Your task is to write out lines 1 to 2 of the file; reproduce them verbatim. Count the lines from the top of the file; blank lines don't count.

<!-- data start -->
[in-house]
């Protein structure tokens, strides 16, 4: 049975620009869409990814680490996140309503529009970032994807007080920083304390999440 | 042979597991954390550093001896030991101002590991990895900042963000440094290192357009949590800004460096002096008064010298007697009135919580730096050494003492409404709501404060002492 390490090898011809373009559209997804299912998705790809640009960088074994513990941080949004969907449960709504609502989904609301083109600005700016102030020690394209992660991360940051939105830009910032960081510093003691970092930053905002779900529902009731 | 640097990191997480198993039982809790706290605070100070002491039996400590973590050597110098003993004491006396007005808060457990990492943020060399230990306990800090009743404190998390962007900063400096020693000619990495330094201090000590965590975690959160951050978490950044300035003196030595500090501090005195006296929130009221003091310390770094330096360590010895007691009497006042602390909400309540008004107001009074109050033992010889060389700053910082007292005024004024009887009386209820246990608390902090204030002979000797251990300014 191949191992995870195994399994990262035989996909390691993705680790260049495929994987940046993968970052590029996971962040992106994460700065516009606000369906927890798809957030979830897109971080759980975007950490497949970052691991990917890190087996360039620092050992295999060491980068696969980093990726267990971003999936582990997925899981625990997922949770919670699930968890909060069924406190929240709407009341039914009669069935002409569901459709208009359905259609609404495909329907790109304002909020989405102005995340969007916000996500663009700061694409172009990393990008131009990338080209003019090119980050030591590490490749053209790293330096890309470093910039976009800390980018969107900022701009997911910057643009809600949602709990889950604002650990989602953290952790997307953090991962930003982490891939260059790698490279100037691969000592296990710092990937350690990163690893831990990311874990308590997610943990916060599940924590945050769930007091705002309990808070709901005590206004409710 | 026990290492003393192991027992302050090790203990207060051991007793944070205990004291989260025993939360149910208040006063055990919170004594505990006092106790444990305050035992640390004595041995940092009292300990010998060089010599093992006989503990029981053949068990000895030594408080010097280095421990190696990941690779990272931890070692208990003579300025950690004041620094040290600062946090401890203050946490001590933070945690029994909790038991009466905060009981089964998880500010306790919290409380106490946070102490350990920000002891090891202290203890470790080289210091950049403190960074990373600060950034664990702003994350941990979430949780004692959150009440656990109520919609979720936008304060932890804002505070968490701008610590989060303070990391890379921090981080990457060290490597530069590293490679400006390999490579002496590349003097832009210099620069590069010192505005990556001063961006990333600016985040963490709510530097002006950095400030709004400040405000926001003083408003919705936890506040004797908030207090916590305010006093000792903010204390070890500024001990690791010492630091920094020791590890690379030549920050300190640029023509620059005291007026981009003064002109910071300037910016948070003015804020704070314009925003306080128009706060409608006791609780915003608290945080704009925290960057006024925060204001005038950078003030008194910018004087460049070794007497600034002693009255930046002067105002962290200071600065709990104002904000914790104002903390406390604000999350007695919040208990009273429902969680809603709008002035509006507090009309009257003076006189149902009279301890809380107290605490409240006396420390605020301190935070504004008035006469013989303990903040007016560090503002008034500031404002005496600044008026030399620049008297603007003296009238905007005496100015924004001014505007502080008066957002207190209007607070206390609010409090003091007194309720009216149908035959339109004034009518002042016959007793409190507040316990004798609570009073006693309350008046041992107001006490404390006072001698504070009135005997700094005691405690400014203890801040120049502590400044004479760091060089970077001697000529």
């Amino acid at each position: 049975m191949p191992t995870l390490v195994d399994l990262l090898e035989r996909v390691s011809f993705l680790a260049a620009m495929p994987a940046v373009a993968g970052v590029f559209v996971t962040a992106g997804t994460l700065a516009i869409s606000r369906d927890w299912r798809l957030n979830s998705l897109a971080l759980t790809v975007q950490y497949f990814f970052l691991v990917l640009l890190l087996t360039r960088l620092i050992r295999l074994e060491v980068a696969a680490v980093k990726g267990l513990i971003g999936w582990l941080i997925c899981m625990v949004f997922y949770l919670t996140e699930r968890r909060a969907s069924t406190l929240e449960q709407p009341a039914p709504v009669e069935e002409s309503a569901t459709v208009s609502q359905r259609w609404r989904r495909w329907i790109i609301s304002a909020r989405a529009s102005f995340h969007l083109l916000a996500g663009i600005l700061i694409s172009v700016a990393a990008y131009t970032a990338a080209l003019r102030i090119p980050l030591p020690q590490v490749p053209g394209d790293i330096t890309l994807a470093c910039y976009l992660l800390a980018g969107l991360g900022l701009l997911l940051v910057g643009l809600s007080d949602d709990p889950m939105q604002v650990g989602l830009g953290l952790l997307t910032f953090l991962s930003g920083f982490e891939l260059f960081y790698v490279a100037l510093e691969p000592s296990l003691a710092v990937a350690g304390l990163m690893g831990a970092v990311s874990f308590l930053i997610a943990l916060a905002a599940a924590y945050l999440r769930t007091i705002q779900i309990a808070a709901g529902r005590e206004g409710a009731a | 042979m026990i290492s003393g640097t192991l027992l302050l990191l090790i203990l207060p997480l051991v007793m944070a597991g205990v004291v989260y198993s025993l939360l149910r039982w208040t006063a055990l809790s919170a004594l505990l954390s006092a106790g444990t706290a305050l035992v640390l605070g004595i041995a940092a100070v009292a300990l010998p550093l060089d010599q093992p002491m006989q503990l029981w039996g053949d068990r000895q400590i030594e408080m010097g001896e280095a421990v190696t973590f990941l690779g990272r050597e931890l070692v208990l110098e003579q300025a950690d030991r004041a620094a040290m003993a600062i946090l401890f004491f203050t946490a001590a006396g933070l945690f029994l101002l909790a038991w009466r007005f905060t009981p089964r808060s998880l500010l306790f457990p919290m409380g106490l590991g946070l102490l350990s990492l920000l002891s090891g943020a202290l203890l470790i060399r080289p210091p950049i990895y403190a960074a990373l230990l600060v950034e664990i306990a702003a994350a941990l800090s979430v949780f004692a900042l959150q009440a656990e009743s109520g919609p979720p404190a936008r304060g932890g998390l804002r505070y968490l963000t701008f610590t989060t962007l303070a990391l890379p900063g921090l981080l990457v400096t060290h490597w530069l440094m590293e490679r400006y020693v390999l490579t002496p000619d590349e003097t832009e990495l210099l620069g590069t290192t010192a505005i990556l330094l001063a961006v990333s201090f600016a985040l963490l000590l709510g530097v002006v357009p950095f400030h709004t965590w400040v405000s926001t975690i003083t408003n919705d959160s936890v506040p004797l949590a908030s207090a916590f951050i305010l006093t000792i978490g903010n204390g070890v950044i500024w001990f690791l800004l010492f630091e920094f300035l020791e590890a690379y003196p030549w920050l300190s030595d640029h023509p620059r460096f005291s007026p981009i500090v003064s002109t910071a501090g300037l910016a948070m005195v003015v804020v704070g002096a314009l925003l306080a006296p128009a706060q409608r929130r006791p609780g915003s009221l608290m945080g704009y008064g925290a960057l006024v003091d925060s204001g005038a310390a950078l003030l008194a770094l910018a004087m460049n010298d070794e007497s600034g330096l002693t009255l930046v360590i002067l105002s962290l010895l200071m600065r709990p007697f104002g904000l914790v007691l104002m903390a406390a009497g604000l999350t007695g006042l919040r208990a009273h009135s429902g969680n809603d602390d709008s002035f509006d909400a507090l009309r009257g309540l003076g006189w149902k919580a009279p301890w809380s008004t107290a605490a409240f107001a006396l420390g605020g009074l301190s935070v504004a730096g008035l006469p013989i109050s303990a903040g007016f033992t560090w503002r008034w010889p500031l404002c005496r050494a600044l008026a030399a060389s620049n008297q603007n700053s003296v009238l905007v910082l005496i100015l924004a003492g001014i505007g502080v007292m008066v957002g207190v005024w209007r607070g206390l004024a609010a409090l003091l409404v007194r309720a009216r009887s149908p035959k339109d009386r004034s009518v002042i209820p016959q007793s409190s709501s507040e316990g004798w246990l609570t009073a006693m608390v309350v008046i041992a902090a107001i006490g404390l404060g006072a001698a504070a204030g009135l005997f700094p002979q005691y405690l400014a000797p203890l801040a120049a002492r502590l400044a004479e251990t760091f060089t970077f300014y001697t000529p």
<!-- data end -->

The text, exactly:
[in-house]
């Protein structure tokens, strides 16, 4: 049975620009869409990814680490996140309503529009970032994807007080920083304390999440 | 042979597991954390550093001896030991101002590991990895900042963000440094290192357009949590800004460096002096008064010298007697009135919580730096050494003492409404709501404060002492 390490090898011809373009559209997804299912998705790809640009960088074994513990941080949004969907449960709504609502989904609301083109600005700016102030020690394209992660991360940051939105830009910032960081510093003691970092930053905002779900529902009731 | 640097990191997480198993039982809790706290605070100070002491039996400590973590050597110098003993004491006396007005808060457990990492943020060399230990306990800090009743404190998390962007900063400096020693000619990495330094201090000590965590975690959160951050978490950044300035003196030595500090501090005195006296929130009221003091310390770094330096360590010895007691009497006042602390909400309540008004107001009074109050033992010889060389700053910082007292005024004024009887009386209820246990608390902090204030002979000797251990300014 191949191992995870195994399994990262035989996909390691993705680790260049495929994987940046993968970052590029996971962040992106994460700065516009606000369906927890798809957030979830897109971080759980975007950490497949970052691991990917890190087996360039620092050992295999060491980068696969980093990726267990971003999936582990997925899981625990997922949770919670699930968890909060069924406190929240709407009341039914009669069935002409569901459709208009359905259609609404495909329907790109304002909020989405102005995340969007916000996500663009700061694409172009990393990008131009990338080209003019090119980050030591590490490749053209790293330096890309470093910039976009800390980018969107900022701009997911910057643009809600949602709990889950604002650990989602953290952790997307953090991962930003982490891939260059790698490279100037691969000592296990710092990937350690990163690893831990990311874990308590997610943990916060599940924590945050769930007091705002309990808070709901005590206004409710 | 026990290492003393192991027992302050090790203990207060051991007793944070205990004291989260025993939360149910208040006063055990919170004594505990006092106790444990305050035992640390004595041995940092009292300990010998060089010599093992006989503990029981053949068990000895030594408080010097280095421990190696990941690779990272931890070692208990003579300025950690004041620094040290600062946090401890203050946490001590933070945690029994909790038991009466905060009981089964998880500010306790919290409380106490946070102490350990920000002891090891202290203890470790080289210091950049403190960074990373600060950034664990702003994350941990979430949780004692959150009440656990109520919609979720936008304060932890804002505070968490701008610590989060303070990391890379921090981080990457060290490597530069590293490679400006390999490579002496590349003097832009210099620069590069010192505005990556001063961006990333600016985040963490709510530097002006950095400030709004400040405000926001003083408003919705936890506040004797908030207090916590305010006093000792903010204390070890500024001990690791010492630091920094020791590890690379030549920050300190640029023509620059005291007026981009003064002109910071300037910016948070003015804020704070314009925003306080128009706060409608006791609780915003608290945080704009925290960057006024925060204001005038950078003030008194910018004087460049070794007497600034002693009255930046002067105002962290200071600065709990104002904000914790104002903390406390604000999350007695919040208990009273429902969680809603709008002035509006507090009309009257003076006189149902009279301890809380107290605490409240006396420390605020301190935070504004008035006469013989303990903040007016560090503002008034500031404002005496600044008026030399620049008297603007003296009238905007005496100015924004001014505007502080008066957002207190209007607070206390609010409090003091007194309720009216149908035959339109004034009518002042016959007793409190507040316990004798609570009073006693309350008046041992107001006490404390006072001698504070009135005997700094005691405690400014203890801040120049502590400044004479760091060089970077001697000529």